Editor’s Note: The following is an excerpt from Acid Dreams author Martin A. Lee’s new book Smoke Signals: A Social History of Marijuana — Medical, Recreational, and Scientific (Simon and Schuster, 2012):
Peer-reviewed scientific studies in several countries show THC and other compounds found only in marijuana are effective not only for cancer symptom management (pain, nausea, loss of appetite, fatigue, and so on), but they confer a direct antitumoral effect as well.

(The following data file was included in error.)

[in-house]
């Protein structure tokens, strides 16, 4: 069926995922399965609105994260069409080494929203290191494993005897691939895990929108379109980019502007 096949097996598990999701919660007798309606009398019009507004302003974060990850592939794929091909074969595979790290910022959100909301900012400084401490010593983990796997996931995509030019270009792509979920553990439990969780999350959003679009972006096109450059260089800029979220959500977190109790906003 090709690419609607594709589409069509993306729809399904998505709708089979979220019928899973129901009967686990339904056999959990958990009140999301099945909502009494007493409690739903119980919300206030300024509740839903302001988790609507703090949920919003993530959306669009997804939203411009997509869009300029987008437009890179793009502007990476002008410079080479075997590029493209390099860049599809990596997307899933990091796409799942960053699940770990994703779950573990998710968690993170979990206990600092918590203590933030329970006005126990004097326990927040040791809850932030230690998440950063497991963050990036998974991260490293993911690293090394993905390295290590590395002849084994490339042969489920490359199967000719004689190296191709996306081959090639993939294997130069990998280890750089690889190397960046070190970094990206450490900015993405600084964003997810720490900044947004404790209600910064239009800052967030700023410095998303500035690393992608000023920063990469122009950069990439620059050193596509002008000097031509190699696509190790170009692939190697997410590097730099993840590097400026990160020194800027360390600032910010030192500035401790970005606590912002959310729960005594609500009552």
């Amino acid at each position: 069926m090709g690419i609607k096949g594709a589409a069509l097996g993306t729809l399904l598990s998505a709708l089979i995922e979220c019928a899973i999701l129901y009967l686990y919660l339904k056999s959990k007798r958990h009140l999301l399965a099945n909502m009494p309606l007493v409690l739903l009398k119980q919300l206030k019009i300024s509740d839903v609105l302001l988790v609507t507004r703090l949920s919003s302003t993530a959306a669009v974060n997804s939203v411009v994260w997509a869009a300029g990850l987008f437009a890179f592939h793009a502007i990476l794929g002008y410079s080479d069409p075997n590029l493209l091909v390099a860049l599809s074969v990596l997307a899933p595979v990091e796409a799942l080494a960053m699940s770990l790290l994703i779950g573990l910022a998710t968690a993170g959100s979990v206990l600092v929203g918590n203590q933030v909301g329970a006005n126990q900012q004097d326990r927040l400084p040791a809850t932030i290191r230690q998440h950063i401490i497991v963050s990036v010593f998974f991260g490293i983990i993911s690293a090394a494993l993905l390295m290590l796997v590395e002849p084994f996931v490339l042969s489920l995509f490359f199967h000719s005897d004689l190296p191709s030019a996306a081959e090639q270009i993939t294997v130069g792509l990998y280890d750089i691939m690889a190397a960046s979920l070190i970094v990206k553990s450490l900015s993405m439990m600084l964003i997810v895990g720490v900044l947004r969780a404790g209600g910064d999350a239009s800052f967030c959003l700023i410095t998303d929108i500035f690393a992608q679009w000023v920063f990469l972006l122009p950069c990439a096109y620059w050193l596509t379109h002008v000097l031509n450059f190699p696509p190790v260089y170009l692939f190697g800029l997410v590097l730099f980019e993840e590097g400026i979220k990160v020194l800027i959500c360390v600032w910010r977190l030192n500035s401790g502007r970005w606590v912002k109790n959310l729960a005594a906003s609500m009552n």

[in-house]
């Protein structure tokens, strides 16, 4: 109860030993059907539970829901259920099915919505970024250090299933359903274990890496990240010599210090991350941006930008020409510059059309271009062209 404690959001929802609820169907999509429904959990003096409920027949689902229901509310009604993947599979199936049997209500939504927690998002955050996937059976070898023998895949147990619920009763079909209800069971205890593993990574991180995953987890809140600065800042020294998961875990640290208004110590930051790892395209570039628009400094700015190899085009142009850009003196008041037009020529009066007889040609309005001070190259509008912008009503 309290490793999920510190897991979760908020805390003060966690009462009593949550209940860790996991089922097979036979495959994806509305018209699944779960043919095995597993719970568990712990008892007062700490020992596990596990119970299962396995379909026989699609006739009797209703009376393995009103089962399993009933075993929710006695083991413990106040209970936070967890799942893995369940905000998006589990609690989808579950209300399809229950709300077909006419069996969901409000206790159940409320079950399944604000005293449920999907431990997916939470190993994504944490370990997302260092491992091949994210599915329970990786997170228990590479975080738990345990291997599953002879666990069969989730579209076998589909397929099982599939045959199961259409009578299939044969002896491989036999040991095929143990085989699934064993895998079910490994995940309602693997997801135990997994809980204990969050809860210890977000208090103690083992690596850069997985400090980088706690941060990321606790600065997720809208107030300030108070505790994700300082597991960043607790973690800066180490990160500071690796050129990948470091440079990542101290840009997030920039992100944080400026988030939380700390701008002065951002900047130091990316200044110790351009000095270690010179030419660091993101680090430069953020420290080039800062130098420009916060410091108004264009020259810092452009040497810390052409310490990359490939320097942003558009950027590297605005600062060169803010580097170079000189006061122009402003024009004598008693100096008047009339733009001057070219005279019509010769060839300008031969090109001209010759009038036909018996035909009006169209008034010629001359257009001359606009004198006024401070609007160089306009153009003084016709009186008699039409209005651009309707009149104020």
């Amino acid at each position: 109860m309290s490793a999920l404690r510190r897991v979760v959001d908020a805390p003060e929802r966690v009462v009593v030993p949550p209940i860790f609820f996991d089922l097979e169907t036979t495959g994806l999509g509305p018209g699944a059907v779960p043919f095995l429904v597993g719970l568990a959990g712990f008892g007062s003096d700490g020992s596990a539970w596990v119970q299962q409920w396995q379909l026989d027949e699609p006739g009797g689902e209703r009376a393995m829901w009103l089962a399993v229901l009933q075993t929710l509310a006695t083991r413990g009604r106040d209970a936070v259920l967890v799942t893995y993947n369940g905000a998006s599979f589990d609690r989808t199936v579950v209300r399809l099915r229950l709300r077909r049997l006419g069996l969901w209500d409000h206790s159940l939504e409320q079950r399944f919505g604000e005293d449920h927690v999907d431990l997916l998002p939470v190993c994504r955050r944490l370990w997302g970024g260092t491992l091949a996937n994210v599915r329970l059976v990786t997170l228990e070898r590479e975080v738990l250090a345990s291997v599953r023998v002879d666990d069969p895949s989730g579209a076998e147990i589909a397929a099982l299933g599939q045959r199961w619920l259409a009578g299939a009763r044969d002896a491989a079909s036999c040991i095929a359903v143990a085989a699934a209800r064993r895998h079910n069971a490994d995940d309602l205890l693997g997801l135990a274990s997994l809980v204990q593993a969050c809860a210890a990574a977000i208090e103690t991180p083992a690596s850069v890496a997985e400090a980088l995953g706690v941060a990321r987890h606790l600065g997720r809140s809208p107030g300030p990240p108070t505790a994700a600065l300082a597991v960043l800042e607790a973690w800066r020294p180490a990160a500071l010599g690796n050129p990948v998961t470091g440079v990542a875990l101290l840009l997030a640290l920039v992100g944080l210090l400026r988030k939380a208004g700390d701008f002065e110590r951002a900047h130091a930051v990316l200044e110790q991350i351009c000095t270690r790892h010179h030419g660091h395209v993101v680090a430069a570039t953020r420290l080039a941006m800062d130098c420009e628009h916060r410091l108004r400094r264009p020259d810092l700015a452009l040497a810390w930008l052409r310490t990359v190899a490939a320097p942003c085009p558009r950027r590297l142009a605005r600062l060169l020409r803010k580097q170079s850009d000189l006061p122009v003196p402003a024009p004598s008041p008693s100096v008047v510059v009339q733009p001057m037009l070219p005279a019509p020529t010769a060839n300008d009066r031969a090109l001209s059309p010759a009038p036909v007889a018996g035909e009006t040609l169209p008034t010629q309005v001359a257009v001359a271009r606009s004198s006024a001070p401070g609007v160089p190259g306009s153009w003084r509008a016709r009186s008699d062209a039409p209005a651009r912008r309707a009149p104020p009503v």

Animal experiments conducted by Manuel Guzman at Madrid’s Complutense University in the late 1990s revealed that a synthetic cannabinoid injected directly into a malignant brain tumor could eradicate it. Reported in Nature Medicine , this remarkable finding prompted additional studies in Spain and elsewhere that confirmed the anticancer properties of marijuana-derived compounds. Guzman’s team administered pure THC via a catheter into the tumors of nine hospitalized patients with glioblastoma (an aggressive form of brain cancer) who had failed to respond to standard therapies. This was the first clinical trial assessing the antitumoral action of cannabinoids on human beings, and the results, published in the British Journal of Cancer , were very promising. THC treatment was associated with significantly reduced tumor cell proliferation in all test subjects.